Before April is through, it is expected that Nathan Deal will be adding his signature to the legislation.
Senate Bill 1, an autism insurance bill, is among the hundreds of bills that are currently sitting on the desk of Georgia Governor Nathan Deal, and is among those that are expected to be signed before the end of the month.
In this case, the insurance legislation will be called Ava’s Law, should it be passed, named after Ava Bullard.
If it does become a part of the autism insurance law in the state, it will make Georgia the 41st in the country to require that private insurers cover therapy for children who are on the spectrum. It is rather fitting that the bill be considered by the governor, this month, as April is Autism Awareness Month. It is Deal’s goal to consider it before the month comes to a close, but technically he has until May 12 to either sign the bill or to veto it.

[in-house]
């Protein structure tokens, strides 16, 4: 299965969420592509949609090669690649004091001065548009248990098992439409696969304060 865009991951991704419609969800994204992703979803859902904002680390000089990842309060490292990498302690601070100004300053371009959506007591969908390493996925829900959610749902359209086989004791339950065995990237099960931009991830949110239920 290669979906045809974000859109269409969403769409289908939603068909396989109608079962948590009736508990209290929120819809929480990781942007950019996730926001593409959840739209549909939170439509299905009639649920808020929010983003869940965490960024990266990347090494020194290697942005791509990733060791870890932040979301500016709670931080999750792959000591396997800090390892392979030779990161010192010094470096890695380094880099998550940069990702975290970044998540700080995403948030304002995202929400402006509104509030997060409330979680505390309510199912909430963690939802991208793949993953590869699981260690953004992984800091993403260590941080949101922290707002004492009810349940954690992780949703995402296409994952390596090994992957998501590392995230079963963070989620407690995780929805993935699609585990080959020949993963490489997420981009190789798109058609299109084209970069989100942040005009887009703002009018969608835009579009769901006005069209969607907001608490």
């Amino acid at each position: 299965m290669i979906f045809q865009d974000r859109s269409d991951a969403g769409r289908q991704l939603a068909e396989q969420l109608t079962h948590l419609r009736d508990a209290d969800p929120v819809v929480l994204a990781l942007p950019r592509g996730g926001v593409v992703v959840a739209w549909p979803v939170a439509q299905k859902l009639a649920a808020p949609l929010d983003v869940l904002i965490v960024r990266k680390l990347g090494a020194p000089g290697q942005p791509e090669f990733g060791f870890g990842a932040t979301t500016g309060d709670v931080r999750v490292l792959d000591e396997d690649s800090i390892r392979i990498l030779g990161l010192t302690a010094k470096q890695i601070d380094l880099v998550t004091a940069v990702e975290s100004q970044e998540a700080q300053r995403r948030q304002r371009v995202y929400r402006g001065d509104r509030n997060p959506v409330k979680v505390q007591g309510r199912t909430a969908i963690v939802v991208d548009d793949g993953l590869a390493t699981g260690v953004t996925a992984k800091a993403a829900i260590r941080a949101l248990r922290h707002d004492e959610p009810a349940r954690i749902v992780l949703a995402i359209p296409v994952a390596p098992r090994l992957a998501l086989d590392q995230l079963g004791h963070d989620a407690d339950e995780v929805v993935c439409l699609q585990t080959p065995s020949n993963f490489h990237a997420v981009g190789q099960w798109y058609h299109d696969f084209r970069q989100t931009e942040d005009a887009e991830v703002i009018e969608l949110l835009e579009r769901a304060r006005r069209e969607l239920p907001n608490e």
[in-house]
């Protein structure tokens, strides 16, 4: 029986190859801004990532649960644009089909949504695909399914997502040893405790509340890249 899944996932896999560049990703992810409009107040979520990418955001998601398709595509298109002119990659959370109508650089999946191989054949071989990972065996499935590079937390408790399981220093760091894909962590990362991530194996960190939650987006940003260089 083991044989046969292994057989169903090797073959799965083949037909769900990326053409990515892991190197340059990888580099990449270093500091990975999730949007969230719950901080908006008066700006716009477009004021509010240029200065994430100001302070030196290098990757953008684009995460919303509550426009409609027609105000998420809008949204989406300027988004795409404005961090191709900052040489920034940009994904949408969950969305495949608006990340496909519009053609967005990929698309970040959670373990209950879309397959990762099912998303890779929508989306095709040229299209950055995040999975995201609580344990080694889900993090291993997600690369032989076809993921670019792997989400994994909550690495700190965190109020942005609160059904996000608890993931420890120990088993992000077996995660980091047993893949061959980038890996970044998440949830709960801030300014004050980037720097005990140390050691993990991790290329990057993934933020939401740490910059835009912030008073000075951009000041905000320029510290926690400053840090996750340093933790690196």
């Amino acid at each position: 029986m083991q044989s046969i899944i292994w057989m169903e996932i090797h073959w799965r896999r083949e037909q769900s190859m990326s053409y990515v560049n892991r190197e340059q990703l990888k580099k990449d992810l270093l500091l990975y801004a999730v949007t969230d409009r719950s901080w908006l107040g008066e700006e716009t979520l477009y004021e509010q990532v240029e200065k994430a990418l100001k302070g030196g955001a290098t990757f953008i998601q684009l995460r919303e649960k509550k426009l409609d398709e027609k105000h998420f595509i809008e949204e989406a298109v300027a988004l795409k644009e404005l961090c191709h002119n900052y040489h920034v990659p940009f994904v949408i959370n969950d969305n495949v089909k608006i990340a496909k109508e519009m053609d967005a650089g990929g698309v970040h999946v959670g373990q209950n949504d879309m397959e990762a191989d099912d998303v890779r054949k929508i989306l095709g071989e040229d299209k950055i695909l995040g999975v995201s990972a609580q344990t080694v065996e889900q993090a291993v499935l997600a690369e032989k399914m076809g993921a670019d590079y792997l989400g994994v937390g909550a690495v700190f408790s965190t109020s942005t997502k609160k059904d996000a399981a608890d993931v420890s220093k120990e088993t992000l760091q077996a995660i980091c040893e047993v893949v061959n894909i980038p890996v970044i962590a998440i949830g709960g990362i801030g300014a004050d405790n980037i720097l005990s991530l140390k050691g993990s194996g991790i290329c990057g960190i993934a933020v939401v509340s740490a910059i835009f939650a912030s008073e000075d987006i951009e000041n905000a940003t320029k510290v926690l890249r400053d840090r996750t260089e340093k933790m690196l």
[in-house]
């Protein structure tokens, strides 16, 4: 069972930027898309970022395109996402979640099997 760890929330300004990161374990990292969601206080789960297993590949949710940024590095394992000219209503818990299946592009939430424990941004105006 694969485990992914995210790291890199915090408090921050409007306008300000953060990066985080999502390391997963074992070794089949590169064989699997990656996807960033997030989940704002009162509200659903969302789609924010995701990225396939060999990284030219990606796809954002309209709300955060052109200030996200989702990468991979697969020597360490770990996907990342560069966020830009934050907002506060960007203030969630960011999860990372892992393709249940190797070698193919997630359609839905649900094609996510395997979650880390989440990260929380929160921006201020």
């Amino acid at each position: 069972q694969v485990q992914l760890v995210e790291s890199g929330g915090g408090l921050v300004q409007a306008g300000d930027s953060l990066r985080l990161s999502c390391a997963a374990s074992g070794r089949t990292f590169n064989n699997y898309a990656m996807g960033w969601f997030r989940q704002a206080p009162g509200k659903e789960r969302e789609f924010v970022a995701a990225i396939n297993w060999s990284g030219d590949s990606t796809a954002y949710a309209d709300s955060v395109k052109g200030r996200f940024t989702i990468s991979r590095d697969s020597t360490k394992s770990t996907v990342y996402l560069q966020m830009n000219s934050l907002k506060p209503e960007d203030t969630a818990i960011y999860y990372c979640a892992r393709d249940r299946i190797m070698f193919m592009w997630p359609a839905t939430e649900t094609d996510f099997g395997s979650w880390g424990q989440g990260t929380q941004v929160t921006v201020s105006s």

The new law is designed to ensure that autism insurance would cover children up to the age of 6 years old.
It would provide those children with coverage for therapies up to $30,000 per year. The law was named after the daughter of Anna Bullard, who has been pushing for this type of insurance legislation for seven years, beginning when Ava was 3 years old. She has been working to boost awareness and drive legislation to assist families that are affected by autism. Bullard pointed out that treatment for the disorders in the autism spectrum can be very helpful but they cost between $20,000 and $50,000 per year. This is well beyond what most families can afford, meaning that many children don’t receive adequate assistance, if any.
The autism insurance legislation has benefitted greatly by the enthusiasm of Senator Tommie Williams (R-Lyons), who also happens to be the great uncle of Ava Bullard. He threw his support behind the cause and found other lawmakers whose enthusiasm matched his own for the cause, for example, Senator Charlie Bethel (R-Dalton). Senator Bethel explained that “we are watching a public health crisis unfold every 69 births in this country. That is higher than the highest rate of polio infection ever recorded in the U.S. and greater than the incidence of childhood diabetes, childhood cancer and childhood HIV/AIDS combined.”